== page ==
Illustrator | Photographer | Teacher Fine Art Affinity Designer Tool Tips | Transparency & Fill
Use cropping for practical reasons or aesthetic reasons equally. For instance, an unwanted object or person can be excluded which might otherwise detract from your desired image. Thank you. MEB Posted January 8, You can define its direction through the gradient’s handle on the canvas. Dale Posted January 9, Posted January 9, Ben Posted January 9, CartoonMike Like Loading SerifLabs team – Affinity Developer.
TatianKa Posted November 23, Posted November 23, R C-R Posted November 23, Join the conversation You can post now and register later. Reply to this topic Go to topic listing. As much as I often recommend not abusing strokes, in this type of illustration I don’t have much of a problem as I do when creating very realistic pieces. The outer strokes for the eye have a bit of texture applied, so it doesn’t look so boring and plasticky.
The eye formed by ellipses. For the little legs, simply use the Pen tool and trace them, adding a gradient fill with similar colours as the tail, so it reflects a bit the light coming from the left. I initially traced sharp nodes with the Pen tool and the I used the corner tool to make them softer, as you can see in the image below Sharp nodes with a circle around let us know the Corner tool was applied to them.
The legs with Corner tool applied to some of its nodes and a gradient fill applied. With the Pen tool trace a shape that will be the pole. Duplicate it, give it an angle and create a branch that will be on the side. When I say Pen tool, I mean it, unless you are good enough at using the Pencil tool and get your shapes done with as few nodes as possible as mentioned before.
This is one mistake often seen in beginners. It is important to keep nodes to a low number as this will make your shapes look better. If you have a problem making your shapes look as you need, I recommend one of the first things you should do is getting good command of this very important tool. Give the pole and branch a gradient similar to the one used for the bird tail.
As an option you can add a bit of noise to them. With the primitive shape “Tear” that you can find in the list of basic shapes on the left Tool bar, draw a few leafs and distribute them along the pole and branch. Notice how I also used a gradient here with a very light orange edge to it so the leafs look affected by the sunlight. Do the same for the top right branch.
Use the Pen tool for the branch and a couple of simple ellipses with a bit of a transparency to create the tree canopy. I added a transparency so they are not so conspicuous and also cause this way we can see through which makes the whole corner lighter in weight.
At this point the illustration is at this stage:. Now let’s take care of the hills. For this, create several ellipses with the Ellipse tool. Right click over them and select Convert to curves so you will now be able to manipulate the shapes pulling its nodes. Give them a gradient fill colour, that will be again showing how the sun light is hitting over these hills. Try to keep the gradient angles consistent for the different hills. I also add a bit of noise to these shapes.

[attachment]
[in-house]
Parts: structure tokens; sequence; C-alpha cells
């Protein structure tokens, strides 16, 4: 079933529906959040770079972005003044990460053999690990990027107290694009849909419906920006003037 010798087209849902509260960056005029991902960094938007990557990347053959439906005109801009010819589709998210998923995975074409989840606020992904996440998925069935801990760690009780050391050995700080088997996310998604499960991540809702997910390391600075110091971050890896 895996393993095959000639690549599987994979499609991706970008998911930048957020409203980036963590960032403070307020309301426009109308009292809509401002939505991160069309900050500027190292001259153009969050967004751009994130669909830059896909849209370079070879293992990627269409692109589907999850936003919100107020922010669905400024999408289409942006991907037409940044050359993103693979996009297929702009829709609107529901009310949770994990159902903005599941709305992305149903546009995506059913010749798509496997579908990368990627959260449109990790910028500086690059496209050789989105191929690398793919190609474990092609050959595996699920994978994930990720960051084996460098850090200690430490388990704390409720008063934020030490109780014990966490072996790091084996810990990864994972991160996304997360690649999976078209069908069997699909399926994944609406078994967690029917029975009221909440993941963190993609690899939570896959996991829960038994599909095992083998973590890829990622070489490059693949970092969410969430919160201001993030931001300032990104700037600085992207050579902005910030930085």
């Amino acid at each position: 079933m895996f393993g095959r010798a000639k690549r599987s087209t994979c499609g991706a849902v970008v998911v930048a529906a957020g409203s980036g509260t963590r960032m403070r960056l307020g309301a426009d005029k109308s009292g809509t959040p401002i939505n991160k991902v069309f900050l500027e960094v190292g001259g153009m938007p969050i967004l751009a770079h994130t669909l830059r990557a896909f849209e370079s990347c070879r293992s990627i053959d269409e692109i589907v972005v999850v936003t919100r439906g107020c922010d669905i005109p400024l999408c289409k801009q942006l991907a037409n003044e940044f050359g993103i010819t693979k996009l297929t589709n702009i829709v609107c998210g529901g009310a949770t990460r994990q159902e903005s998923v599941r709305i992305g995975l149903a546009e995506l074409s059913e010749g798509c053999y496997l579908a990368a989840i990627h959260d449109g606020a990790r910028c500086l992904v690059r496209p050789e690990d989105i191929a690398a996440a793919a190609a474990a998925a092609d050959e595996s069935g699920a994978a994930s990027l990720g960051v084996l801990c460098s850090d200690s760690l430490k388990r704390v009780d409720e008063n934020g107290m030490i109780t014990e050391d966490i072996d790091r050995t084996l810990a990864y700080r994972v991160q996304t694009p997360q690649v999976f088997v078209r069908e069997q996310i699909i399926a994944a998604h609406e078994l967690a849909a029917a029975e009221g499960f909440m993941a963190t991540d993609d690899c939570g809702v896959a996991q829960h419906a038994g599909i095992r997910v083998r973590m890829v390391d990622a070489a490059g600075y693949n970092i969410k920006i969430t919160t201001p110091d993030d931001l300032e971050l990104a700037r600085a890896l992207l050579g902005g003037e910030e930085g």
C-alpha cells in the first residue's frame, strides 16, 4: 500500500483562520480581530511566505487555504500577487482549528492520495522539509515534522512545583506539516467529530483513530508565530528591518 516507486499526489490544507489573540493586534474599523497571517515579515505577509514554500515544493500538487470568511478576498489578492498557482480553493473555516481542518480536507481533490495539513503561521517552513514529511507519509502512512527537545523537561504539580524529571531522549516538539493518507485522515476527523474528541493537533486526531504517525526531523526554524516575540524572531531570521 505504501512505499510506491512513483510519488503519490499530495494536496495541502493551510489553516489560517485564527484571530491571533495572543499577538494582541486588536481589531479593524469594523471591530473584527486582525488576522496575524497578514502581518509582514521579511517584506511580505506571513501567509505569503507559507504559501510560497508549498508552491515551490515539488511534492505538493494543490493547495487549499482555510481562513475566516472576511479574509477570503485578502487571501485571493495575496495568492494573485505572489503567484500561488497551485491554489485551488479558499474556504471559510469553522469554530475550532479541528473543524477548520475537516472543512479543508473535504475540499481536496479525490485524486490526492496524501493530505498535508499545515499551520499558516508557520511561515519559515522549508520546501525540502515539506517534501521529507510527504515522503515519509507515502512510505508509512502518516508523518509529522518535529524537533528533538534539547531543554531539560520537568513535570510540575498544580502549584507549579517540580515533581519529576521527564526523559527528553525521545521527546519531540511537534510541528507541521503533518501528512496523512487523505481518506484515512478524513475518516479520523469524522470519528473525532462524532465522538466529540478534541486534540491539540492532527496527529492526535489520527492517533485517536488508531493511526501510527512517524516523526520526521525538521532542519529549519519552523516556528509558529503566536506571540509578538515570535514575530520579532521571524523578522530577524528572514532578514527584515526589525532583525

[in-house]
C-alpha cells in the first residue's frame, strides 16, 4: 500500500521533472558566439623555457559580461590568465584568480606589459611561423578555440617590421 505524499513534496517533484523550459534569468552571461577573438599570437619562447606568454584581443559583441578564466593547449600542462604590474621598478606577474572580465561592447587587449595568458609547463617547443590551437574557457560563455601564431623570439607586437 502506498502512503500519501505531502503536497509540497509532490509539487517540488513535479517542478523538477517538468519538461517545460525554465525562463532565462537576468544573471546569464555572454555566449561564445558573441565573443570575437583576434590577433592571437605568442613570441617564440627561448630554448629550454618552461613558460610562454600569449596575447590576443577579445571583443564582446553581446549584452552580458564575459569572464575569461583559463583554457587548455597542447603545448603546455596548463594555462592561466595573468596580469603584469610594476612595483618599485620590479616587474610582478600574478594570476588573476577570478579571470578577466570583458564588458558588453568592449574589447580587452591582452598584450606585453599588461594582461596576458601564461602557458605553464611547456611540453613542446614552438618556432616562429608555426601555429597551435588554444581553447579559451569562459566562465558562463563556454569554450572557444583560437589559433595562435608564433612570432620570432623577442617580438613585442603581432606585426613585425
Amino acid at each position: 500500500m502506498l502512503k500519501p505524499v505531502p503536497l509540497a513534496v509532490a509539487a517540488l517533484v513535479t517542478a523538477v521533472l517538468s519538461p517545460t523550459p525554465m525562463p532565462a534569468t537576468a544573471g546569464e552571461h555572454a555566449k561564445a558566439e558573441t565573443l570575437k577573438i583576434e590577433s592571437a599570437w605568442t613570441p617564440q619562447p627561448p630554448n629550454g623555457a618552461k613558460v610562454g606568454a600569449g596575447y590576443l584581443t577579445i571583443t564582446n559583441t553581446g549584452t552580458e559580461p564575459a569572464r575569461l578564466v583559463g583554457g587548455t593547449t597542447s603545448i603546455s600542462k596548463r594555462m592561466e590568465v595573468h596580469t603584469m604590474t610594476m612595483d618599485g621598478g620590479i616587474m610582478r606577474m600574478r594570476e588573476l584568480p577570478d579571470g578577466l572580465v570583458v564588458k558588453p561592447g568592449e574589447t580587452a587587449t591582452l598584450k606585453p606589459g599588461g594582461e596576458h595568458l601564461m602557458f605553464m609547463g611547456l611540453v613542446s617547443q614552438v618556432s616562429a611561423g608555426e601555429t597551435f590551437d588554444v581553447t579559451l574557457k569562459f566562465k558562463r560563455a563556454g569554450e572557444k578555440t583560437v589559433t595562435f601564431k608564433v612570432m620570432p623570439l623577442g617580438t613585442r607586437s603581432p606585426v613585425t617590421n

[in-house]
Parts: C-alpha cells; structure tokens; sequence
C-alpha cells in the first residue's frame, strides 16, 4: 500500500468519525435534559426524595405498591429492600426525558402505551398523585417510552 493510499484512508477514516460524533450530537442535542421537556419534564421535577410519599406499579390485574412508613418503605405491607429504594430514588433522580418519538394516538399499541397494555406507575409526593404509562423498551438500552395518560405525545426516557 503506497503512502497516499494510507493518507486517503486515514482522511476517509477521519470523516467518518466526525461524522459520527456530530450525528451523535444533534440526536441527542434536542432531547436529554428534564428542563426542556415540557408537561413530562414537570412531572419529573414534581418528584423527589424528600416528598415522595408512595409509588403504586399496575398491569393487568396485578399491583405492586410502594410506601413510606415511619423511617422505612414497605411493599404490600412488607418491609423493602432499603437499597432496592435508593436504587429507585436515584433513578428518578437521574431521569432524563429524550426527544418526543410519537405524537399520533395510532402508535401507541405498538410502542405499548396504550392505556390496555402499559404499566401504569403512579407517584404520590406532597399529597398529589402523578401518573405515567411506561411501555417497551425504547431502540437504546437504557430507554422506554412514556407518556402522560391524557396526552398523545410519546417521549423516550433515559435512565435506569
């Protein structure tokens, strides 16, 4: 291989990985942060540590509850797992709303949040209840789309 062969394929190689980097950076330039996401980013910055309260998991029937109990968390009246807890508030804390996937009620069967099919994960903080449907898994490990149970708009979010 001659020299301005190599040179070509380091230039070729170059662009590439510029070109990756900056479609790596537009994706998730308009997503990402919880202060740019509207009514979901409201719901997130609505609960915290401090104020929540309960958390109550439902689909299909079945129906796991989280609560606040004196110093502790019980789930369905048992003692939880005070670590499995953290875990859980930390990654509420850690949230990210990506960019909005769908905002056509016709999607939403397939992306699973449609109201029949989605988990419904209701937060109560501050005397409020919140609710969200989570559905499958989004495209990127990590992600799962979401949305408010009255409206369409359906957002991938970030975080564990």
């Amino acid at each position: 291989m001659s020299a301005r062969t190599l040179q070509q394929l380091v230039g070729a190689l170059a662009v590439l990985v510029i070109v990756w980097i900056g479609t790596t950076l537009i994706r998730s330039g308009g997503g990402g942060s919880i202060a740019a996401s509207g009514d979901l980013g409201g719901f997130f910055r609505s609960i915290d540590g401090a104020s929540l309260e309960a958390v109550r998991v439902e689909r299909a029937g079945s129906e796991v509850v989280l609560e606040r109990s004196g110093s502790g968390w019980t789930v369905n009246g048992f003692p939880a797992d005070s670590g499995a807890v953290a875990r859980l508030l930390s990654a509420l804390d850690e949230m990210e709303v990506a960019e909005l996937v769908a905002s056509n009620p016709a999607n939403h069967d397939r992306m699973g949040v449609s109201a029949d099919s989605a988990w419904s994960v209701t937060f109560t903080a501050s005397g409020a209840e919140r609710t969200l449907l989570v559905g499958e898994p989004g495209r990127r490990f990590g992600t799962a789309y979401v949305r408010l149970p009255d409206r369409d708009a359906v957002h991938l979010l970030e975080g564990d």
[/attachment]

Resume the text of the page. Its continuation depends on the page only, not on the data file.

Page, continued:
To increase the sunlight effect, I have duplicated the shapes in some of the hill edges. Linear Gradient. Elliptical Gradient. Radial Gradient. Conical Gradient. The Fill Tool. The Contextual Menu. Type of Fill Bitmap. Selecting Colors. Let’s Put These Two to Work! Want to Learn More? Take Me to Class. Until next time, Happy Creating! Holding Shift while moving the handles will lock the gradient onto the vertical or horizontal axis and will allow you to rotate it in 45 degree increments.
At this point you can simply click on the path to add a new node that will represent a color of your choosing:. As previously mentioned when going over the tool options menu, clicking on the preview button that displays the colors of your gradient will open the Gradient Options menu:. All of these properties can be altered using the on-canvas user interface, as we did in the tutorial.
This menu simply provides another option for editing your gradients and can be useful if you need the mid point to be a specified numerical distance, or need a numerical opacity value for one of the color.
Creating a gradient fill in Affinity Designer, compared to other vector applications, is a refreshing change of pace. Unlike Adobe Illustrator, Designer makes it easy to edit and transform your gradient directly on the canvas. Illustrator allows you to do so as well, but the functionality is clunky and unintuitive. This is an area where its competitors — namely Affinity Designer and Inkscape — outshine them. Want to learn more about how Affinity Designer works?
Affinity designer gradient fill angle free
Hello and welcome to another installment of Affinity Designer Tool Affinity designer gradient fill angle free While they work affinity designer gradient fill angle free, the resulting outcomes affinity designer gradient fill angle free different, however they can easily be used in conjunction with one another to achieve some really cool gradient effects.